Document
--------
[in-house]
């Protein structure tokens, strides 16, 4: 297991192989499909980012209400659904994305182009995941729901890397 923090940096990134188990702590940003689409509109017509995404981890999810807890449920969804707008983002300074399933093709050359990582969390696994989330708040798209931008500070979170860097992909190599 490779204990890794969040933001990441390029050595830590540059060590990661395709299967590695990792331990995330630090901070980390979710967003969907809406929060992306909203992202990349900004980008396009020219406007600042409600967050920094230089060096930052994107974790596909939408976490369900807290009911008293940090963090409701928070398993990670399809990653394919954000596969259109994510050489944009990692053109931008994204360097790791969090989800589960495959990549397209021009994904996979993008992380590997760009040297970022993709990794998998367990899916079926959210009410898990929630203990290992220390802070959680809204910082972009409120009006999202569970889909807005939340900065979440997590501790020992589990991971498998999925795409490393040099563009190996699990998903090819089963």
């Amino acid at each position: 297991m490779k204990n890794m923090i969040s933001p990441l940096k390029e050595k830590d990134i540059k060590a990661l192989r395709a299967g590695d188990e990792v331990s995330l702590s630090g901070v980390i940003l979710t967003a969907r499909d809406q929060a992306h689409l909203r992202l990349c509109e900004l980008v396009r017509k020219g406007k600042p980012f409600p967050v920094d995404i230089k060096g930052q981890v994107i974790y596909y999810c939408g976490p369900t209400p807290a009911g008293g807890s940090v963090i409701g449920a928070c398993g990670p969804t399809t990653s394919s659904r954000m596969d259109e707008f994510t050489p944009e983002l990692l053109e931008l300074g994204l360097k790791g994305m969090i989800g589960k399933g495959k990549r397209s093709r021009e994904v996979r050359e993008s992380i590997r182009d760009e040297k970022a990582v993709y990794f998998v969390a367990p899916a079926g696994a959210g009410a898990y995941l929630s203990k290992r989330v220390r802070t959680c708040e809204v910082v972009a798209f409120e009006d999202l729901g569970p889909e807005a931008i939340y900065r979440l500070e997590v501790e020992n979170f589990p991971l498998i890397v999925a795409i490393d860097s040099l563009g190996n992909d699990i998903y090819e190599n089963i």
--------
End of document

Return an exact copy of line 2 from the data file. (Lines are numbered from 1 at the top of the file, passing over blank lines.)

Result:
């Protein structure tokens, strides 16, 4: 297991192989499909980012209400659904994305182009995941729901890397 923090940096990134188990702590940003689409509109017509995404981890999810807890449920969804707008983002300074399933093709050359990582969390696994989330708040798209931008500070979170860097992909190599 490779204990890794969040933001990441390029050595830590540059060590990661395709299967590695990792331990995330630090901070980390979710967003969907809406929060992306909203992202990349900004980008396009020219406007600042409600967050920094230089060096930052994107974790596909939408976490369900807290009911008293940090963090409701928070398993990670399809990653394919954000596969259109994510050489944009990692053109931008994204360097790791969090989800589960495959990549397209021009994904996979993008992380590997760009040297970022993709990794998998367990899916079926959210009410898990929630203990290992220390802070959680809204910082972009409120009006999202569970889909807005939340900065979440997590501790020992589990991971498998999925795409490393040099563009190996699990998903090819089963």